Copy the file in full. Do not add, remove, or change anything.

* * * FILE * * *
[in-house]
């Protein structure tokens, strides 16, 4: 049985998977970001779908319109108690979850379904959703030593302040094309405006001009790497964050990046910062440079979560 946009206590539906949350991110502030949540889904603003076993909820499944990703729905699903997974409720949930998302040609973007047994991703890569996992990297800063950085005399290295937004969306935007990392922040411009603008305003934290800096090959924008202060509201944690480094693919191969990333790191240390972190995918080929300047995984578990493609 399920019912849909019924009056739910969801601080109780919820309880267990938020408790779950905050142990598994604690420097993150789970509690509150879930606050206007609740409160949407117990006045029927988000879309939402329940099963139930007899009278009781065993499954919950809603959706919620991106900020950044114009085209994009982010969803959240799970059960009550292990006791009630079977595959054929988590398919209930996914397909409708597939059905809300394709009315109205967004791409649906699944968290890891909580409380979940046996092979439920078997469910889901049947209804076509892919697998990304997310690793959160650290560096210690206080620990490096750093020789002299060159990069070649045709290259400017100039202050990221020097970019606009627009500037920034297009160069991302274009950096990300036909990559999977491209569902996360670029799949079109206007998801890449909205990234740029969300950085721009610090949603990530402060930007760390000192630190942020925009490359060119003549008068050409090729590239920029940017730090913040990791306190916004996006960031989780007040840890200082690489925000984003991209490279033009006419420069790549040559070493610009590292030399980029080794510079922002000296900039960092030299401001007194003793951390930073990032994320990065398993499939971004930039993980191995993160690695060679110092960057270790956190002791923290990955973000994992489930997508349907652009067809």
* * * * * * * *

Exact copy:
[in-house]
């Protein structure tokens, strides 16, 4: 049985998977970001779908319109108690979850379904959703030593302040094309405006001009790497964050990046910062440079979560 946009206590539906949350991110502030949540889904603003076993909820499944990703729905699903997974409720949930998302040609973007047994991703890569996992990297800063950085005399290295937004969306935007990392922040411009603008305003934290800096090959924008202060509201944690480094693919191969990333790191240390972190995918080929300047995984578990493609 399920019912849909019924009056739910969801601080109780919820309880267990938020408790779950905050142990598994604690420097993150789970509690509150879930606050206007609740409160949407117990006045029927988000879309939402329940099963139930007899009278009781065993499954919950809603959706919620991106900020950044114009085209994009982010969803959240799970059960009550292990006791009630079977595959054929988590398919209930996914397909409708597939059905809300394709009315109205967004791409649906699944968290890891909580409380979940046996092979439920078997469910889901049947209804076509892919697998990304997310690793959160650290560096210690206080620990490096750093020789002299060159990069070649045709290259400017100039202050990221020097970019606009627009500037920034297009160069991302274009950096990300036909990559999977491209569902996360670029799949079109206007998801890449909205990234740029969300950085721009610090949603990530402060930007760390000192630190942020925009490359060119003549008068050409090729590239920029940017730090913040990791306190916004996006960031989780007040840890200082690489925000984003991209490279033009006419420069790549040559070493610009590292030399980029080794510079922002000296900039960092030299401001007194003793951390930073990032994320990065398993499939971004930039993980191995993160690695060679110092960057270790956190002791923290990955973000994992489930997508349907652009067809």